You'll want to get preapproval for a mortgage to determine how large a loan you might qualify for, and at what interest rate. The preapproval can help guide your search, but you should do a gut check to determine how large a mortgage you can manage without compromising your lifestyle or ability to save for retirement.
With a projected mortgage payment in mind, then add in cost of property taxes and homeowner's insurance. Banks will hesitate to approve a loan if these costs exceed 28 percent of your income before taxes.
To provide plenty of breathing room in your budget, calculate your housing costs based on your take home pay. Let's say you bring home $5,000 a month. Multiply that by 28 percent and you find that you should keep your monthly housing expenses below $1,400.
You should also figure out your debt to asset ratio, which will give you some insight into your total debt load. Add up your monthly payments for auto loans, student loans, credit cards, and the home mortgage. Total debts shouldn't exceed 36 percent of your gross income.
Again, to be really safe, buyers can make the calculation based on their take-home pay. Try the calculator at Bankrate.com: http://tinyurl.com/yjgnoxf .
Many potential homebuyers are needlessly assuming they won't qualify for a loan, so they don't try, says Jeff Hansen, a real estate agent in Littleton, Colo. "That's our biggest problem, people are afraid to pick up the phone because they are so shell shocked by this market."
That's not to say anyone can get a loan. But even those with an average credit score can get a competitive mortgage rate, says Greg McBride, senior financial analyst at Bankrate.com.
"The idea that banks don't want to lend money is like saying fast food chains don't want to sell hamburgers," McBride says.
Buyers with a credit score of 680, which is close to the national average credit score, should be able to get a loan at a competitive rate, according to McBride. The minimum score requirement varies depending on the bank. Some will accept a lower credit score if there's a higher down payment. So it pays to shop around.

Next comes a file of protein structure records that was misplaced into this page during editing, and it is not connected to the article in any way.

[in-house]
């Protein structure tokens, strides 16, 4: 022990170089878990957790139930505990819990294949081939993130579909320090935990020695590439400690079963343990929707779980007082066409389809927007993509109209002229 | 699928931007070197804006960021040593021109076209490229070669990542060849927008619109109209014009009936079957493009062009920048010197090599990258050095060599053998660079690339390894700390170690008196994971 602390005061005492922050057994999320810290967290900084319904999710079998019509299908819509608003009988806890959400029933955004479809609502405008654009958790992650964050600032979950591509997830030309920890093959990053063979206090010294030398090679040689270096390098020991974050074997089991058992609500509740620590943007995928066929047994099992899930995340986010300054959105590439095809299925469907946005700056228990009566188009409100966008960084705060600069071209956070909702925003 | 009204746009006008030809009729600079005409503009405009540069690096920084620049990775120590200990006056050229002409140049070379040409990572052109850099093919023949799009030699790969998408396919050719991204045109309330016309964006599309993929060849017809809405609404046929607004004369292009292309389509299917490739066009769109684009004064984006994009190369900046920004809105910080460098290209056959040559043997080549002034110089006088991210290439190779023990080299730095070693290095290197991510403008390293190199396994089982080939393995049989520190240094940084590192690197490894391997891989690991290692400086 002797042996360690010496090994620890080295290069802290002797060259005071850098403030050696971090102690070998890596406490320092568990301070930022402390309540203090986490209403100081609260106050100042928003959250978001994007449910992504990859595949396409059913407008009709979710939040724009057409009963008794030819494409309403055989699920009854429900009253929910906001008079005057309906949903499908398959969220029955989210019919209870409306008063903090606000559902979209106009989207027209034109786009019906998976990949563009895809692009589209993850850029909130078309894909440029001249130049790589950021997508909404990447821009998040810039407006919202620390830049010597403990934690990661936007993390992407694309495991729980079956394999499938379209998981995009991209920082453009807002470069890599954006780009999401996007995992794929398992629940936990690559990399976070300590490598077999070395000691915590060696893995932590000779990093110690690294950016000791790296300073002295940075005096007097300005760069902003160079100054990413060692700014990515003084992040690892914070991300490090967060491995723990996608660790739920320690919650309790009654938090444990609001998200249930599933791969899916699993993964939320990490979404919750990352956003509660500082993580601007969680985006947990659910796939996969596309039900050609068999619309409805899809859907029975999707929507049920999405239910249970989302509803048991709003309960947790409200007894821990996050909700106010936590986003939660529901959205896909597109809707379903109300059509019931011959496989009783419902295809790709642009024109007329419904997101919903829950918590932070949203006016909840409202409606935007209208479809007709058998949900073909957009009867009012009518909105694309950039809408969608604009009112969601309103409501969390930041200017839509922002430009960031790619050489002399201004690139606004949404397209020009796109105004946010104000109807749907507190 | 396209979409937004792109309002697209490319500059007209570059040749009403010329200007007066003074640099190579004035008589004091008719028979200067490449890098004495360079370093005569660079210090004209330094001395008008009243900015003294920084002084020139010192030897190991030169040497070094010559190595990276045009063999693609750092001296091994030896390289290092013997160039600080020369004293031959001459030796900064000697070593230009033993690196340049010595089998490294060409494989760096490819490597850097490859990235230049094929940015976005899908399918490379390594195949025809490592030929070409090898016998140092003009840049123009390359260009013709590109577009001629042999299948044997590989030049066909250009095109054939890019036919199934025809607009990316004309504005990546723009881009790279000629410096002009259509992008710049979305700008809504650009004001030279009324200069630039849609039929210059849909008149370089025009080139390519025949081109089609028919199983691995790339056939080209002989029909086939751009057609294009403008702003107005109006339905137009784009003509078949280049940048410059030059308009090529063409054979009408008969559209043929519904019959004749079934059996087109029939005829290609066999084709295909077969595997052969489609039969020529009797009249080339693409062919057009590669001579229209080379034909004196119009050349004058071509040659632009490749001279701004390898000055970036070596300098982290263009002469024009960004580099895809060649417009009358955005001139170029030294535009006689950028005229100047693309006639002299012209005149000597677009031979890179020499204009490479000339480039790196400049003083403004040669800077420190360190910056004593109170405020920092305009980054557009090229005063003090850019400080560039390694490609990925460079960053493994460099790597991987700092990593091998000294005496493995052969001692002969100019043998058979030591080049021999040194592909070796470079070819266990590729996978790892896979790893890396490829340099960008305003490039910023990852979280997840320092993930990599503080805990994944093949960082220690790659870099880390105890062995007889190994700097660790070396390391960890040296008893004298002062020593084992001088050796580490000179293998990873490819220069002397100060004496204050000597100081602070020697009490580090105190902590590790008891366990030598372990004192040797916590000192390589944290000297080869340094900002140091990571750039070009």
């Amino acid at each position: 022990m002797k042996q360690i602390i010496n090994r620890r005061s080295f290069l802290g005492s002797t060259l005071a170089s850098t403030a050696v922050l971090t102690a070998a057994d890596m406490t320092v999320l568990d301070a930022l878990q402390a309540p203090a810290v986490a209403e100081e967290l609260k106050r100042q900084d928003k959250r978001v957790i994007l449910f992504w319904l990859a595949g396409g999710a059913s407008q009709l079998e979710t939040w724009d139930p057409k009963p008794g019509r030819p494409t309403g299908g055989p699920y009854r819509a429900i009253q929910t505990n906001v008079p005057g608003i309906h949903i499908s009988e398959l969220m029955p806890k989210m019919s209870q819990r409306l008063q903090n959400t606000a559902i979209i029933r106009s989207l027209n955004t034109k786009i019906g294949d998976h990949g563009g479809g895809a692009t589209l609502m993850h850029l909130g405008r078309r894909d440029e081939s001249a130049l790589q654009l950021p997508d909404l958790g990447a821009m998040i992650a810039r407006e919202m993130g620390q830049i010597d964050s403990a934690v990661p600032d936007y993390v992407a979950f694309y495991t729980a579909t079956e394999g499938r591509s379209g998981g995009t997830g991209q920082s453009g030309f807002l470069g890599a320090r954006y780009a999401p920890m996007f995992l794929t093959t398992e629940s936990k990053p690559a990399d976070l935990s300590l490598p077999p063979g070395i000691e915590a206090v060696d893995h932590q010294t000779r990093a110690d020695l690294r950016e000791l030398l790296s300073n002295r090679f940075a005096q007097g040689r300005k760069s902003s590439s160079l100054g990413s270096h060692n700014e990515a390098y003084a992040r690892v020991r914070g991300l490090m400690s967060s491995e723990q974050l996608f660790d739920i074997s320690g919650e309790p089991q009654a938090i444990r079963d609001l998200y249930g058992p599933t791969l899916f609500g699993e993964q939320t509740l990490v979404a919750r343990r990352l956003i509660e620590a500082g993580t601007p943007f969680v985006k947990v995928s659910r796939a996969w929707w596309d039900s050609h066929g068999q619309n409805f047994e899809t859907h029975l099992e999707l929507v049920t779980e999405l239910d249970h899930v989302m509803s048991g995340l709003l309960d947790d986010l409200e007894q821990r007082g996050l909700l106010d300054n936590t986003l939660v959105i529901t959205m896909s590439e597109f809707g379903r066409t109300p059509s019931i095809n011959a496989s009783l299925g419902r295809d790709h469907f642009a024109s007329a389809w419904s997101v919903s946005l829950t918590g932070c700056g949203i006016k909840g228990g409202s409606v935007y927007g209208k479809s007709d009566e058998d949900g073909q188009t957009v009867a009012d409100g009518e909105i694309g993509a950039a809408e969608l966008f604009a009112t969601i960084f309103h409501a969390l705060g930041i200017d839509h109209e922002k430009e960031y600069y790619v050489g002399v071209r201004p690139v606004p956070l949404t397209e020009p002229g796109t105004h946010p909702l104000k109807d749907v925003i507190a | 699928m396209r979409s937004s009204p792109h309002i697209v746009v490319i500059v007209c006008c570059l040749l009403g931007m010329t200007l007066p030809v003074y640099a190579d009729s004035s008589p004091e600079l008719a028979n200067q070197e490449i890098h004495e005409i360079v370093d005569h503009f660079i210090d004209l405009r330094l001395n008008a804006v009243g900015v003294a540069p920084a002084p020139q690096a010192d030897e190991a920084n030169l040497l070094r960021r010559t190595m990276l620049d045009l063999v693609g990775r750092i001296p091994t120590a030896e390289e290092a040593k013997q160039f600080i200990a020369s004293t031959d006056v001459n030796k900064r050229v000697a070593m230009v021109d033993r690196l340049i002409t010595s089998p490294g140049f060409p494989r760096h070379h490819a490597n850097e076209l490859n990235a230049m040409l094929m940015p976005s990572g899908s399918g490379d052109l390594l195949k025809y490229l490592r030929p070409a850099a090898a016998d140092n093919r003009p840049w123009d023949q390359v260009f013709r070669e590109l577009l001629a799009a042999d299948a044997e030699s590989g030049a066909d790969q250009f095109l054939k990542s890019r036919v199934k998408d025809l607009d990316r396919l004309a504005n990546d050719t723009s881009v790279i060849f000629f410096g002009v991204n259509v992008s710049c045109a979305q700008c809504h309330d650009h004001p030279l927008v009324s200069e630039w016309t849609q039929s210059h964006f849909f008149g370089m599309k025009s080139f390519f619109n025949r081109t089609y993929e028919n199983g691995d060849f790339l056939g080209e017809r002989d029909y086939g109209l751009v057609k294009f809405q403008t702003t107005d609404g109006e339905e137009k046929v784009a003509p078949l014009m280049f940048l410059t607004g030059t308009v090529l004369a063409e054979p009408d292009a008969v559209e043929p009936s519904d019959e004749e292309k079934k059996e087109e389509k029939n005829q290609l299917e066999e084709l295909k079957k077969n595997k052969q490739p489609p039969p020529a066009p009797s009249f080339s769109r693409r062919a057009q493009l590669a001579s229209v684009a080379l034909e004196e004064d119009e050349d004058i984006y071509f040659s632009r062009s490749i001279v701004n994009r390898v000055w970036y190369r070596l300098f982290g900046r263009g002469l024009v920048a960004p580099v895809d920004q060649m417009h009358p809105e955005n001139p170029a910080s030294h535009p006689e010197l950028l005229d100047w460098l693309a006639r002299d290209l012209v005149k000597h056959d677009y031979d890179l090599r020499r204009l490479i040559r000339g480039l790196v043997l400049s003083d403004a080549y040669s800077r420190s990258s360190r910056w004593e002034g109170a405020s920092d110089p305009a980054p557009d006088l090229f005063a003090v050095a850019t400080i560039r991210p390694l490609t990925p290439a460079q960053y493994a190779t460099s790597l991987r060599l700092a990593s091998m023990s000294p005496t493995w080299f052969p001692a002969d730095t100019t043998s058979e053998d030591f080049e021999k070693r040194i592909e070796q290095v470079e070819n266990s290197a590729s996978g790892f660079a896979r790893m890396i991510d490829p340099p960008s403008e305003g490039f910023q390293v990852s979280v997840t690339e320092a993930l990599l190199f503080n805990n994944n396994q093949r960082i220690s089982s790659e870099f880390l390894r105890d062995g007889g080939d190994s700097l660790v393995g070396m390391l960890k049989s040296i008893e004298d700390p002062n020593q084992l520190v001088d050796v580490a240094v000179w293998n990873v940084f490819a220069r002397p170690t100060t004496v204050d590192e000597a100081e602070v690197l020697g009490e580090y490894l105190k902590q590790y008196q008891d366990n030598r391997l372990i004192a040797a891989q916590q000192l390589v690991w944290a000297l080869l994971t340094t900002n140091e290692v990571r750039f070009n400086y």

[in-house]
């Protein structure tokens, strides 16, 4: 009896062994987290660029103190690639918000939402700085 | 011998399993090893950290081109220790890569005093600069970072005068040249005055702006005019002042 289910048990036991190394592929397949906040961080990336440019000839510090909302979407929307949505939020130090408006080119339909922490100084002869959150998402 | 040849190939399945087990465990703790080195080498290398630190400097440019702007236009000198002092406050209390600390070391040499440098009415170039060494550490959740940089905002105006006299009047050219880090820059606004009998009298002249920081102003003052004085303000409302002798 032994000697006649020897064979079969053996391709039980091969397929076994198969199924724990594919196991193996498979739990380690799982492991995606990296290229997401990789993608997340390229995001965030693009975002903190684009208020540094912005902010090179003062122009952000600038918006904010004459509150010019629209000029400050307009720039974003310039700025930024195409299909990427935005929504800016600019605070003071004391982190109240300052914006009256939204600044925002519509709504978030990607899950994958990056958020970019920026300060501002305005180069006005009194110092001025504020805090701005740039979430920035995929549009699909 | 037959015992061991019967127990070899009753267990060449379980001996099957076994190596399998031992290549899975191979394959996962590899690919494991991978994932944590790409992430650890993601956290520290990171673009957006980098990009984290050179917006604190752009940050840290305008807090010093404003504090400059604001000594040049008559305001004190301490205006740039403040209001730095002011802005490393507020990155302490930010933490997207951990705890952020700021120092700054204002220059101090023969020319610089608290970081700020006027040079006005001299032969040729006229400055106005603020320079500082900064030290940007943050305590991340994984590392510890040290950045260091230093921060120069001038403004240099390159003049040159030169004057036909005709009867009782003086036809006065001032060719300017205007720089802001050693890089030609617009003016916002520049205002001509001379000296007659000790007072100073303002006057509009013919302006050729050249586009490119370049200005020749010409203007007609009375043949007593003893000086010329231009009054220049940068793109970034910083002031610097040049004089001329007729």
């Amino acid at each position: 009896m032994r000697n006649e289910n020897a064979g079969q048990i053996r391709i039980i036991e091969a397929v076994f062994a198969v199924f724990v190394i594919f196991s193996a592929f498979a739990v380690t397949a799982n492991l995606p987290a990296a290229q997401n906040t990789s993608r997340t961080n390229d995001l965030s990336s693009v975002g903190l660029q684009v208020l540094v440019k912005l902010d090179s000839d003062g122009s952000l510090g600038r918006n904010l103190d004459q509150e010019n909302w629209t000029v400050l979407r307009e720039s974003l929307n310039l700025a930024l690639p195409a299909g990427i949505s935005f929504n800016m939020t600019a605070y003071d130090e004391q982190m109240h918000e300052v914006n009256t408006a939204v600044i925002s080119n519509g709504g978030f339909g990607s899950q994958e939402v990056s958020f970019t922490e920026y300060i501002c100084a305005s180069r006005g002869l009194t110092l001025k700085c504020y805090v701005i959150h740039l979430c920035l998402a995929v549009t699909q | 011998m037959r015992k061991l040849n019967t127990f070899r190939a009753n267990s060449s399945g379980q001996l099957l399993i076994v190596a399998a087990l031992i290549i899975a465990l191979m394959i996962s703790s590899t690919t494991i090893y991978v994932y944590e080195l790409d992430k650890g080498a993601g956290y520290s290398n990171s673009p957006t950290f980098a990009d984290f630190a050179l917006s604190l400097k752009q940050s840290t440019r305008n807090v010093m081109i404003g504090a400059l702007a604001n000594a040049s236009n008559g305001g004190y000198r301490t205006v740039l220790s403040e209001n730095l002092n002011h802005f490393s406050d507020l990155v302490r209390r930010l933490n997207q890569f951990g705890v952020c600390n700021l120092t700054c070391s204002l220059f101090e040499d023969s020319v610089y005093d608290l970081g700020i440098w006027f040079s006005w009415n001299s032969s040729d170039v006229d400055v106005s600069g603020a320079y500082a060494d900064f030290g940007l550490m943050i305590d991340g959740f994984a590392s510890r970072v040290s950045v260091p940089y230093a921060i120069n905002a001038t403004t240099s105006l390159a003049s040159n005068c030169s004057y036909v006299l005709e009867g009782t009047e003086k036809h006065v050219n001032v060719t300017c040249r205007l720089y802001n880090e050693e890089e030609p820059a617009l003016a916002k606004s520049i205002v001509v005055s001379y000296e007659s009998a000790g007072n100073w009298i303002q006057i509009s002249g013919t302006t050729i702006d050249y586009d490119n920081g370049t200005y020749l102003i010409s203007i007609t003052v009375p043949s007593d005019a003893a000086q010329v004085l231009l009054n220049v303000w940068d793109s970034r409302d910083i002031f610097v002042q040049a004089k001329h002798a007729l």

Potential homebuyers with a FICO score much below 680, which ranges on a scale between 300 and 850, might be better off renting until they can boost their score by paying down debt, boosting savings or otherwise repairing their credit.
Still, the biggest financial obstacle for many potential buyers is coming up with the down payment. A typical conventional bank mortgage requires 20 percent. On a $200,000 home that's $40,000. Some lenders may allow less but will require a home mortgage insurance policy. The premium will be added to the mortgage payment, pushing the monthly payment higher.
Loans through the government FHA program allow down payments for as little as 3.5 percent for borrowers with good credit. These loans are much more accommodating to average consumers and are worth considering.
Plummeting home values have raised serious doubts about whether a home is a good investment. But keep in mind you shouldn't view your home as an investment in the traditional sense. It's your home, not a liquid asset that you can easily sell and cash out as soon as prices rise.
In some parts of the country where foreclosure rates are high and many homes remain unsold, values continue to be depressed. Buyers who jumped in a few years ago may have homes worth less now.
For example, the price of a home in Minneapolis was about 11 percent less in April than it was a year ago, according to the latest Standard & Poors/Case-Shiller home- price index released Tuesday. The report, however, did show an increase in prices from March to April. It's an encouraging sign, but there's still some way to go for many cities.
In Seattle, where Young and Gjerde purchased, the local home price index is down 6.9 percent from a year earlier.
"You're seeing more and more markets across the country right now where the cost to acquire and own property financially simply makes more sense than renting," says Budge Huskey, president and chief operating officer of Coldwell Banker Real Estate.
Huskey says buyers need to focus on their local market conditions instead of reacting to what they read about nationally.
We know there is a pent up demand from buyers simply looking for the right time, he says: "They're trying to time what they consider to be the bottom of the market, which we know is almost impossible to do."
If you're looking to buy do your homework, consult a banker, and look only at homes you can comfortably afford. If it's your first, remember it doesn't need to be your dream home. Buying a starter, building equity, and trading up remains a good strategy.